What you’ll learn to do: Discuss the different types of reports and their purposes
Employees in most organizations create and use reports; however, it’s important to remember that the business report is a markedly different document than a report created in an academic setting.
Reports are a key communication tool in business; they effectively share and retain information and decisions. Reports are classified into two main types: informal reports and formal reports. Both of those classifications are further broken down by type of information. This module describes these report structures and types. In this module, you’ll learn the following:
- Which type of report to use and when
- What sections may be found in each type of report
- How to format reports
A report that is laid out well facilitates the reader’s understanding of its content. With a clear function and purpose, a well-formatted report establishes the credibility and professional abilities of the report’s creator.
- Distinguish between informal and formal reports
- Distinguish between informational and analytical reports
- Compare and contrast different type of stakeholders in business reports
Informal versus Formal Reports
While there is no single difference between informal and formal reports, we can typically distinguish between the two based on their length and sections.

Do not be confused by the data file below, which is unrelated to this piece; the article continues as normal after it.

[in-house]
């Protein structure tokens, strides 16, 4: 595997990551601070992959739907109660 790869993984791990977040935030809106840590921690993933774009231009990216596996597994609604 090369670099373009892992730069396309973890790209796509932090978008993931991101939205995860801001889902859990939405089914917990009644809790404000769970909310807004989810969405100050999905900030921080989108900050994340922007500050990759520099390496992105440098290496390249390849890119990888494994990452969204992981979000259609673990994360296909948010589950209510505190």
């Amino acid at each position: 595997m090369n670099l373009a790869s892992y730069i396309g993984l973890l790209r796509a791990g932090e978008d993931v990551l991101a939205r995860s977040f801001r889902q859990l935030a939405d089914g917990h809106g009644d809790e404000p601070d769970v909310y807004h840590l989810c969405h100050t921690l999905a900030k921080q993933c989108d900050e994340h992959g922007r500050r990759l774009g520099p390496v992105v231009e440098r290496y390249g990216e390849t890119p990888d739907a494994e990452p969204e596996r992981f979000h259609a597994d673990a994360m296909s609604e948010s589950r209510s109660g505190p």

Some say the wording and phrasing changes between informal reports and formal reports from more conversational to more formal. Writing issues such as those are explored throughout this module. Specifics of wording and phrasing vary by company and by type of report. In any case, authors must remember their reports enhance their image and credibility in the workplace. The accuracy of each report, the professionalism in the layout, and the clarity of the writing all reflect the writer’s reliability, validity, and full comprehension of the proposed solutions. Essentially, you should focus on simple, clear phrasing and organization. Focus on how to make the full meaning easiest to grasp for the audience.
Informal reports tend to be shorter, although the quantity of pages or words is not defined. Think of informal reports as documents of under ten pages. An informal report usually has specific topics grouped in paragraphs, and these topics tend to have simple headings. Note that while informal reports often don’t have required headings, you can take inspiration from the headings required in formal reports.
A formal report tends to be longer; although, again, the quantity of pages or words is not defined. It may start at ten pages and in some cases exceed one hundred pages. With a formal report, the topic of the report or the policy of the company it’s being written for determines which sections, labels, content, and purpose should be used as the basis for the report. These reports address complex topics that require substantial description of background, research on the topic, and evidence to support any proposed solutions. Both the data gathering and the summary of the topic generate length. To keep this abundance of information organized, the report requires formal headings and tight organization in order to help the reader stay on track.
Informational versus Analytical Reports